50. If you could be the teacher for the day what would you have the class do? Why?

I hope that these questions will help you get more answers from your children about their school day. Be sure to check out The BEST back to school ORGANIZATION IDEAS to get your home back-to-school ready!

29 comments

  1. My parents were working parents so I came home to an empty house! I know I would have appreciated anyone asking about my day 🙂 Great tips!

    1. Thank you! I’m sorry that you had to come home to an empty house. I know many working parents that feel guilty for having to work in order to provide for their families. It’s rough for kids and parents.

  2. This is a great list and I’ll definitely be using some of your suggestions. I quite often get the “fine” and “good” when I ask how the day was! Lol! Thanks for sharing this!

  3. Ok I posted a comment but I don’t see it lol so I shall post again! I love this list. I am a teacher so I know that students do things in class, but when I talk with parents some are so out of the loop with what we do in class it’s amazing. Great list and very helpful! Thank you!

    1. Thank you!There’s a lot that goes on at school even outside of the classroom that parents need to be aware of. I’m glad you liked the list!

  4. These are excellent suggestions! If I still had kids in school, I would definitely snag a few of these to ask. These actually follow the concept of writing assessment questions (which I do for freelance work and educational consulting) – ask questions that require more than a ‘yes’ or ‘no’ answer, to develop critical thinking and encourage dialogue. Nice job! 🙂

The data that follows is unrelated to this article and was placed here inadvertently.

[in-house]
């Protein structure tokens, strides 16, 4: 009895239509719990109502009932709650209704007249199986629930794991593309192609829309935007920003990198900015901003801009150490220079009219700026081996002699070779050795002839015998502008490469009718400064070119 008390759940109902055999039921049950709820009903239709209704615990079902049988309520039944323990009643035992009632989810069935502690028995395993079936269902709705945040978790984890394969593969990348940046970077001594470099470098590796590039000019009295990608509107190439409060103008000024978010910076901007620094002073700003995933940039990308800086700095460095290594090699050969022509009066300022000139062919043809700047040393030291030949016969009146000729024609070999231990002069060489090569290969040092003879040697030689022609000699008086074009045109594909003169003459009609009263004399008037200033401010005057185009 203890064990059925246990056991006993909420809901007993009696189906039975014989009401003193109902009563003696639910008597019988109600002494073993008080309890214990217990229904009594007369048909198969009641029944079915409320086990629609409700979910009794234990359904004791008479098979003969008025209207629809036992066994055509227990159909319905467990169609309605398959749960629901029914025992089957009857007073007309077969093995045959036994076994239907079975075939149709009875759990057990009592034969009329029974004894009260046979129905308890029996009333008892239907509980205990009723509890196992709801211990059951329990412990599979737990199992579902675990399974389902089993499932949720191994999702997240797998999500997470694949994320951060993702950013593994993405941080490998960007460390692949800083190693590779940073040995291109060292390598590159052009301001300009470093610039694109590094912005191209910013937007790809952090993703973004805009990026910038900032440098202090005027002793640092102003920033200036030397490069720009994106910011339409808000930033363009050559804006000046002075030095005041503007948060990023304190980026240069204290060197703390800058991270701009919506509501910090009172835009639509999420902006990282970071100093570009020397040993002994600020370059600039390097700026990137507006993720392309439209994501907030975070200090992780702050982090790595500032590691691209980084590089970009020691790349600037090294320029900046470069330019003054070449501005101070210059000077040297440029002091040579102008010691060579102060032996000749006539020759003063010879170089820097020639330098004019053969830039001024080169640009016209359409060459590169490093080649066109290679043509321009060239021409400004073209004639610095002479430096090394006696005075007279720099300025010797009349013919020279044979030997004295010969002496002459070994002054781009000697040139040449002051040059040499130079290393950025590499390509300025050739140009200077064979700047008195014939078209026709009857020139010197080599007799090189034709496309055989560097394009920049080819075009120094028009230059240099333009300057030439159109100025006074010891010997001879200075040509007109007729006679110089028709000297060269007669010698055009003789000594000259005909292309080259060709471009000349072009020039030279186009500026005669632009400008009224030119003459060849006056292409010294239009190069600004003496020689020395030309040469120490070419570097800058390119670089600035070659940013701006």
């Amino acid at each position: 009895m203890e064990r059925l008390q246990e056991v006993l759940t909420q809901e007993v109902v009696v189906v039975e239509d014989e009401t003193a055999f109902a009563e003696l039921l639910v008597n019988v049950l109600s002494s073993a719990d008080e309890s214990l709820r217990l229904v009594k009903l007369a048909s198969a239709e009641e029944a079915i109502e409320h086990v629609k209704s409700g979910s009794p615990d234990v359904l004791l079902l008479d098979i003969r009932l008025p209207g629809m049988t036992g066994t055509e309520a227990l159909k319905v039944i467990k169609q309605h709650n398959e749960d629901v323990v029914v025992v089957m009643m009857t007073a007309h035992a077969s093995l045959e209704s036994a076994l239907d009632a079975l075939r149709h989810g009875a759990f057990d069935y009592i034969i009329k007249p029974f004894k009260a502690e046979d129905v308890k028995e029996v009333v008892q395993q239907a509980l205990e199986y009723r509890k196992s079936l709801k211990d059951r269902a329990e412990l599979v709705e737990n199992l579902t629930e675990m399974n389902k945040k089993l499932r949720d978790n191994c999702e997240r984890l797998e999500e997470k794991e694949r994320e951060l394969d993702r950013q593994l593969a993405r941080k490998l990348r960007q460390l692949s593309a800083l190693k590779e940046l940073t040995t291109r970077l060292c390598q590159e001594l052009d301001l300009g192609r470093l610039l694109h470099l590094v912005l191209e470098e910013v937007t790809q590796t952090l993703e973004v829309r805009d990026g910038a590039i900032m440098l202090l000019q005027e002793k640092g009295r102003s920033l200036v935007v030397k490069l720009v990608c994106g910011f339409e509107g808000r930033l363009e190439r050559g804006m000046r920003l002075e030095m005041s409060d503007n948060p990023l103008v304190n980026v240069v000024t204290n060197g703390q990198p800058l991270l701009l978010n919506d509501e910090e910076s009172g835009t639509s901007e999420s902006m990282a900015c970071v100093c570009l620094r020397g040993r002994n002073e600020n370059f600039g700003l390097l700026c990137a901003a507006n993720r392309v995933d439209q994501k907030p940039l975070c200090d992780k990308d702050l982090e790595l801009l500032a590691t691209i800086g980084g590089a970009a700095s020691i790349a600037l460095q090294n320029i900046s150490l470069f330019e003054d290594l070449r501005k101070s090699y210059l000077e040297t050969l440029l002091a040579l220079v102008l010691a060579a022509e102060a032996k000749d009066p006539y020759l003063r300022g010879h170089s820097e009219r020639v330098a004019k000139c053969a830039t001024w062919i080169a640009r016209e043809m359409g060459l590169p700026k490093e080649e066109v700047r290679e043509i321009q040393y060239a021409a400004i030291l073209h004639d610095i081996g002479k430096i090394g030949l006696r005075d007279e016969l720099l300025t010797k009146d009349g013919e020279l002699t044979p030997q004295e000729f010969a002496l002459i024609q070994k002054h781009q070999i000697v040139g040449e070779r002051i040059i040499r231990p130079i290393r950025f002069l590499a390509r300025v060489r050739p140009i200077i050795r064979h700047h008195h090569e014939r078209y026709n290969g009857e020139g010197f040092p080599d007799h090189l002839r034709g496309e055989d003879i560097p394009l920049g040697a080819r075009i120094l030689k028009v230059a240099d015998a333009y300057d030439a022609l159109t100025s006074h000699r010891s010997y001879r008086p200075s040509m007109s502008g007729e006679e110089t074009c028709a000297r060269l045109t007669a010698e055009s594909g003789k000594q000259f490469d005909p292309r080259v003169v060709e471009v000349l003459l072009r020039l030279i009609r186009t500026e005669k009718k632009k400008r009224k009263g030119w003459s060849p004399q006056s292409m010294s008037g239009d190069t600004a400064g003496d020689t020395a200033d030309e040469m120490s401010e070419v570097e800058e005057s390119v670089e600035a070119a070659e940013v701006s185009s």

5. Good questions! This is something every parents should be aware of for their childrens development and relationship. Dang I should bookmark this for future reference.

  6. Ahhh this was really interesting. I haven’t got any kids of my own, but I can imagine kids would get bored after a while and if you just ask “how was school today?” they would just answer with a generic “fine”!

  7. I love all of these questions, it gets your children to really think about their day and engage in conversation. It is so important to stay on track with your child(s)’ school day.

  8. I really like your questions. My only caveat would be that instead of asking number 30 in the negative, I would try to rephrase it in a positive way. Perhaps you could ask something like “Were you able to assist a friend that needed help in any way?”

    1. These questions are to give parents an idea of what to ask but some of them will need to be tailored to fit their child’s understanding. For example, my bonus daughter would take #30, as you rephrased, as helping a friend with a school task instead of addressing if there was any bullying going on. My hubby and I ask #30 (based on my bonus daughter’s understanding) to see if she or her friends are being bullied or even if she is standing by as her friends bully someone else. It’s certainly not a pretty question but it’s one that we ask to help tackle the huge bullying problem that public schools are facing. However, your kids may understand #30 as you rephrased to get the same answer as mine.

      I would say to parents to use these questions as a guideline but ask them in a way that your children will understand and would be able to answer them thoroughly.

      Thanks for sharing!

  9. Great conversation starters. Looking forward to implementing some of these. Thanks for taking the time to put these together. Wishing you continued success.

Leave a Reply